3. Owlmirror says

    I am not saying that we should give a scientific test to members before appointing them to government committees that deal with science.

    Hm.. I wonder if maybe we should be?

  4. says

    Absolutely correct. I’ve been at this for over 35 years and nothing whatever will change the mind of a creationist. However you can have a huge impact on others who don’t know or aren’t sure what to believe. Guys like Laats ought to stick to their own area and tell us how to deal with people who are convinced David Barton’s “history” tells it like it is. Showing them the facts won’t help at all. Something tells me that Laats doesn’t really like it when scientists tell people they know the truth.

  5. Matt Penfold says

    Broun may be wrong about evolution, embryology, and the Big Bang. But his scientific errors do not instantly disqualify him as a representative of the American people. Nor can they be explained away as a product of ignorance.

    I would argue it should not legally disqualify him, but it most certainly should mean no one treats him a serious candidate. And those most certainly are the result of ignorance, unless Broun is to be considered dishonest (he knows what he says is untrue, but says it anyway) or stupid (he really cannot understand the science).

  6. gshelley says

    Well, if people were calling him ignorant, then Laats is correct, they shouldn’t assume he is ignorant, but I think most people who have been involved in the area for many years know that people aren’t necessarily ignorant or not intelligent enough to understand the arguments, they can be dishonest or crazy as well,

    Broun—along with other informed, educated creationists—simply rejects those facts.

    Which is an even better reason than simple ignorance for saying he doesn’t belong on a science committee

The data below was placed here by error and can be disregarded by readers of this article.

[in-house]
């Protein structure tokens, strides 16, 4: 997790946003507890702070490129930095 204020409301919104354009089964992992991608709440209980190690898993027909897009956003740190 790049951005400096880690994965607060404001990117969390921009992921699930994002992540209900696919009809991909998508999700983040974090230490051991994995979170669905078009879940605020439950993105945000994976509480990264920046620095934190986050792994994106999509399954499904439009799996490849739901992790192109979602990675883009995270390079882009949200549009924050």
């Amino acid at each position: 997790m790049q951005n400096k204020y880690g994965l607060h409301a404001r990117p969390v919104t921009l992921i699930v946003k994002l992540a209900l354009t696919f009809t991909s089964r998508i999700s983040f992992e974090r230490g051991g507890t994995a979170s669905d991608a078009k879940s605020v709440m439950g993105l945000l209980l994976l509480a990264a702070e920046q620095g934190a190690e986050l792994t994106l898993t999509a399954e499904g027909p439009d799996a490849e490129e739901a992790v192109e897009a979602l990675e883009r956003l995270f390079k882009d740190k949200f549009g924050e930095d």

7. left0ver1under says

    Laats said:

    “Broun may be wrong about evolution, embryology, and the Big Bang. But his scientific errors do not instantly disqualify him as a representative of the American people. “

    That’s as nonsensical as saying a KKK member shouldn’t be disqualified from jury duty when the defendant is black. When someone comes in with a predisposed bias based on fictions, stereotypes and bigotry, that person should always be disqualified.

  8. coragyps says

    “If half the [Texas] Legislature weren’t idiots, it wouldn’t be a representative body”

    – attributed to the late, great Molly Ivins

  9. Reginald Selkirk says

    And, by assuming that only ignorance could explain creationist beliefs…

    Who assumes that? It should be very clear that creationism is not the result of simply not knowing the facts, it is actively cultivated by certain literalist religions in order to bolster their religious faith. No wonder his solution is wrong, he fails to even understand the problem.

  10. PeterG says

    I am not saying that we should give a scientific test to members before appointing them to government committees that deal with science. But their views should be scrutinized and if they are crazy, ridiculed.

    Whoa — what? This really surprises me. I’d like the people serving on the “Science Committee” to be *at least* as well informed as a college grad. I’d like the representatives serving on the “Banking Committee” to have at least an MBA in Economics.

    What am I missing here?

  11. Mano Singham says